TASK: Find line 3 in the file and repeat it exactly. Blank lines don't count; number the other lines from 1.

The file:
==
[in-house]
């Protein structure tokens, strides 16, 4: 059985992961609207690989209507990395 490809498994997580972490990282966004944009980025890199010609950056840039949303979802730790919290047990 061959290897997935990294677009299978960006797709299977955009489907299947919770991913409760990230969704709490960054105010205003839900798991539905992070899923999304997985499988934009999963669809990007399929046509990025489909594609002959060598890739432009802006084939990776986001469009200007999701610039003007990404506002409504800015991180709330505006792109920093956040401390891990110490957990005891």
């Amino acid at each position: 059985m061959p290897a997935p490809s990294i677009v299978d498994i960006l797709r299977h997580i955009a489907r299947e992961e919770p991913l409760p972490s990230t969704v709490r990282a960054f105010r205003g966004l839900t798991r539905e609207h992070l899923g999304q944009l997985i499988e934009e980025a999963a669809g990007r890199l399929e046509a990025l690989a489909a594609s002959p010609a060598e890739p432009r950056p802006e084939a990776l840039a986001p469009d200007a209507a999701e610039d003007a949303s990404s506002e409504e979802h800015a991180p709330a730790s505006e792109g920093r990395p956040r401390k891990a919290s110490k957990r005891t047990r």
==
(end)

């Amino acid at each position: 059985m061959p290897a997935p490809s990294i677009v299978d498994i960006l797709r299977h997580i955009a489907r299947e992961e919770p991913l409760p972490s990230t969704v709490r990282a960054f105010r205003g966004l839900t798991r539905e609207h992070l899923g999304q944009l997985i499988e934009e980025a999963a669809g990007r890199l399929e046509a990025l690989a489909a594609s002959p010609a060598e890739p432009r950056p802006e084939a990776l840039a986001p469009d200007a209507a999701e610039d003007a949303s990404s506002e409504e979802h800015a991180p709330a730790s505006e792109g920093r990395p956040r401390k891990a919290s110490k957990r005891t047990r």